9. Appendix A: Useful information

9.1. UM output

ARCHER job output directory:

The standard output and error files (job.out & job.err) for the compile, reconfiguration and run are written to the directory:


ARCHER model output:

By default the UM will write all output (e.g. processor output and data files) to the directory it was launched from, which will be the task’s work directory. However, all output paths can be configured in the GUI and in practice most UM tasks will send output to one or both of the suite’s work or share directories:


9.2. ARCHER architecture

ARCHER has two kinds of processor which we commonly use - they have several names, but roughly speaking they are the service processors (several nodes worth) sometimes referred to as the front end, and the compute processors (many many nodes worth) sometimes referred to as the back end. We login to the front end and build the model on the front end. We run the model on the back end. You wouldn’t generally have an interactive session on the back end and will submit jobs there through the batch scheduler (PBS).

The UM infrastructure recognises this architecture and will run tasks in the appropriate place.

If you are doing any post-processing or analysis you may wish to submit your own parallel or serial jobs. Intensive interactive tasks should be run on the post-processor nodes. For analysing data on the /nerc disk, use the RDF cluster.

Consult the ARCHER documentation for details.

9.3. ARCHER file systems

ARCHER, in common with some other HPC systems, such as MONSooN and Polaris, has (at least) two file systems which have different properties, different uses, different associated policies and different names. On ARCHER there are /home and /work. The /home file system is backed up regularly (only for disaster recovery), has relatively small volume, can efficiently handle many small files, and is where we recommend the UM code is saved and built. The /home system can not be accessed by jobs running on the compute processors.

The /work file system is optimized for fast parallel IO - it doesn’t handle small files very efficiently. It is where your model will write to and read from.

9.4. ARCHER node reservations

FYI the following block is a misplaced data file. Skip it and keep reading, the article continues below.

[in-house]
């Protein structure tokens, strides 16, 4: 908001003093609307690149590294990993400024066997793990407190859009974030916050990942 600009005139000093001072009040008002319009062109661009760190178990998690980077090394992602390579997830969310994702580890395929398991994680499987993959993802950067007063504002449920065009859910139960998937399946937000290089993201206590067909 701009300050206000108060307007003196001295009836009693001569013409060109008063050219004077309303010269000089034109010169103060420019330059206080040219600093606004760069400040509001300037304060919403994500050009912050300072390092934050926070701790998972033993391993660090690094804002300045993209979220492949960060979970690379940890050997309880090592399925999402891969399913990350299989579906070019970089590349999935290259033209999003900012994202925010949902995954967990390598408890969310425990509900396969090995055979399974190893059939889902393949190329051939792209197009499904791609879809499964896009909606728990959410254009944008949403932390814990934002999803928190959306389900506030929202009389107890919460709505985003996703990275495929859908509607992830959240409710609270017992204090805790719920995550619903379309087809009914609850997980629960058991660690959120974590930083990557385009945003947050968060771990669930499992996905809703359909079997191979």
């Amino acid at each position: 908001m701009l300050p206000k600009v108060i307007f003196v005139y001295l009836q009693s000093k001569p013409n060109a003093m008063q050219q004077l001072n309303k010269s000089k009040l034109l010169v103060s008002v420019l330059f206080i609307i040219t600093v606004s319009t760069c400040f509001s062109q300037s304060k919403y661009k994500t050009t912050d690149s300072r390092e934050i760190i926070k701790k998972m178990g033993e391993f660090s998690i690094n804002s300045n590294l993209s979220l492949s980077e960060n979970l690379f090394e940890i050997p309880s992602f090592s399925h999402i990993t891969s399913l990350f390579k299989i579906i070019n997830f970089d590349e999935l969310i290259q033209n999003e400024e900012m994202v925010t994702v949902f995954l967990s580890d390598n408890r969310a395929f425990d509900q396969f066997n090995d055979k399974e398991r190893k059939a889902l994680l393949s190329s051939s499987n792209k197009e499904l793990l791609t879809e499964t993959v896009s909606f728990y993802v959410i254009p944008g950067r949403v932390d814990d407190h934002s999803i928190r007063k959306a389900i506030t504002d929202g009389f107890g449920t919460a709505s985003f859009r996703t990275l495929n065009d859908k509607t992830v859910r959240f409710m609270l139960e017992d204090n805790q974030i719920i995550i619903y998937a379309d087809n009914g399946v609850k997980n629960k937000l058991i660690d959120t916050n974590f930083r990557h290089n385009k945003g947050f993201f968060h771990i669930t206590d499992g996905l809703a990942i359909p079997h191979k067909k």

In normal practice you will submit your jobs to the parallel queue on ARCHER; the job scheduler will then manage your job request along with all those from the thousands of other users. For this training course, we will be using processor Reservations, whereby we have exclusive access to a prearranged amount of ARCHER resource meaning that you will not need to wait in the general ARCHER queues. Reservations are specified by a reservation code - e.g. R4943949. As an ARCHER user you can make a reservation so that you have access to the machine at a time of your choosing - reservations incur a cost overhead (50%), so best used when you are sure you need them.

9.5. Useful Rose commands

rose suite-run

Run a suite.

rose suite-run --new

Clear out any existing cylc-run directories for this suite and then run it. Take care when using this option as it deletes all files from any previous runs of the suite.

rose suite-run --no-log-archive

Do not archive (tar-gzip) old log directories.

rose suite-run --restart

Restart the suite from where it finished running previously

rose suite-run [--restart] -- --hold

Hold (don’t run tasks) immediately on running or restarting the suite

rose suite-shutdown

Shutdown (stop) a running suite.

rose sgc

Launch the Cylc GUI for a running suite.

rose suite-scan

Scan for any running suites. This is useful when you’ve shutdown the cylc GUIs and wish to quickly see what suites you still have running.

For more information on all these commands and more see the Rose and Cylc documentation or run rose command --help (E.g. rose suite-run --help) to view the man pages.

9.6. Problems shutting down suites

Types of shutdown

By default when you try to shutdown a suite, cylc will wait for any currently running tasks to finish before stopping, which may not be what you want to do. You can also tell cylc to kill any active processes or ignore running processes and force the suite to shutdown anyway. The latter is what you will need to do if the suite has got stuck:

rose suite-shutdown -- --now

To access these options in the cylc GUI, go to “Control” -> “Stop Suite”. See also rose help suite-shutdown for further details.

Forcing shutdown

Sometimes after trying to shutdown a suite, it will still appear to be running.

First make sure you have used the correct shutdown command and aren’t waiting for any unfinished tasks (see above). It can take cylc a little while to shut down everything properly, so be patient and give it a few minutes.

If it still appears to be running (for example you get an error when you try to re-start the suite), you may have to do the following:

  • Manually kill the active processes:

    Get a list of processes associated with the suite. For example, for suite u-ak194 you would run:

    puma u-ak193$ ps -flu annette  | grep u-ak194
    0 S annette   2735  5230  ... grep u-ak194
    1 S annette  18713     1  ... python /home/fcm/cylc-6.11.4/bin/cylc-run u-ak194
    1 S annette  18714 18713  ... python /home/fcm/cylc-6.11.4/bin/cylc-run u-ak194
    1 S annette  18715 18713  ... python /home/fcm/cylc-6.11.4/bin/cylc-run u-ak194
    1 S annette  18717 18713  ... python /home/fcm/cylc-6.11.4/bin/cylc-run u-ak194
    1 S annette  18718 18713  ... python /home/fcm/cylc-6.11.4/bin/cylc-run u-ak194

    This gives a list of processes. The number in the 4th column is the process-id. Use this to kill each of the processes, eg:

    kill -9 18713
  • Delete the port file:

    This lives under ~/.cylc/ports/. For example: rm ~/.cylc/ports/u-ak194